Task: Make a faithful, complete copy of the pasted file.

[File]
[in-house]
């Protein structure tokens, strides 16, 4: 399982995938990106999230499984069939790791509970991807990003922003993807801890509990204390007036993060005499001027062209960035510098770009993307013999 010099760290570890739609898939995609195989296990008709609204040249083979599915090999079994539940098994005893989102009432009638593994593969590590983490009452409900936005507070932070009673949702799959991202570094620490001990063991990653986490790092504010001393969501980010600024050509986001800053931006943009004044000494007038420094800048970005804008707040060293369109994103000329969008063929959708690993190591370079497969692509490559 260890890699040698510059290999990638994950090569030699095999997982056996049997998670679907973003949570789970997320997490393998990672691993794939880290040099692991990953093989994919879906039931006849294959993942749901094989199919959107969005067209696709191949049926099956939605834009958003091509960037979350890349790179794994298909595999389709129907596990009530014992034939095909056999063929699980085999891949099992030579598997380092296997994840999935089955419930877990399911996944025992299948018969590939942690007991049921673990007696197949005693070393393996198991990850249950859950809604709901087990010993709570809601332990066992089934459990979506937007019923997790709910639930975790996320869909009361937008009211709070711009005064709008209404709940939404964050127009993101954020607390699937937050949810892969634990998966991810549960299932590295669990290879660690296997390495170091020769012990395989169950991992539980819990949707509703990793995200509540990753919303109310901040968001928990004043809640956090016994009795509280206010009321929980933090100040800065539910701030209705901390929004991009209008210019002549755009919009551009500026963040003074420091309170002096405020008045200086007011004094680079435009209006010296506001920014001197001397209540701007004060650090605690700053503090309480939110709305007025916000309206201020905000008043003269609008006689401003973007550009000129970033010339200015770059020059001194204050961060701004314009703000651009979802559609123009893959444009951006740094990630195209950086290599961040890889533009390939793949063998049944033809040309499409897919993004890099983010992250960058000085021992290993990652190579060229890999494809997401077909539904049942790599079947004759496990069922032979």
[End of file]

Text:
[in-house]
């Protein structure tokens, strides 16, 4: 399982995938990106999230499984069939790791509970991807990003922003993807801890509990204390007036993060005499001027062209960035510098770009993307013999 010099760290570890739609898939995609195989296990008709609204040249083979599915090999079994539940098994005893989102009432009638593994593969590590983490009452409900936005507070932070009673949702799959991202570094620490001990063991990653986490790092504010001393969501980010600024050509986001800053931006943009004044000494007038420094800048970005804008707040060293369109994103000329969008063929959708690993190591370079497969692509490559 260890890699040698510059290999990638994950090569030699095999997982056996049997998670679907973003949570789970997320997490393998990672691993794939880290040099692991990953093989994919879906039931006849294959993942749901094989199919959107969005067209696709191949049926099956939605834009958003091509960037979350890349790179794994298909595999389709129907596990009530014992034939095909056999063929699980085999891949099992030579598997380092296997994840999935089955419930877990399911996944025992299948018969590939942690007991049921673990007696197949005693070393393996198991990850249950859950809604709901087990010993709570809601332990066992089934459990979506937007019923997790709910639930975790996320869909009361937008009211709070711009005064709008209404709940939404964050127009993101954020607390699937937050949810892969634990998966991810549960299932590295669990290879660690296997390495170091020769012990395989169950991992539980819990949707509703990793995200509540990753919303109310901040968001928990004043809640956090016994009795509280206010009321929980933090100040800065539910701030209705901390929004991009209008210019002549755009919009551009500026963040003074420091309170002096405020008045200086007011004094680079435009209006010296506001920014001197001397209540701007004060650090605690700053503090309480939110709305007025916000309206201020905000008043003269609008006689401003973007550009000129970033010339200015770059020059001194204050961060701004314009703000651009979802559609123009893959444009951006740094990630195209950086290599961040890889533009390939793949063998049944033809040309499409897919993004890099983010992250960058000085021992290993990652190579060229890999494809997401077909539904049942790599079947004759496990069922032979």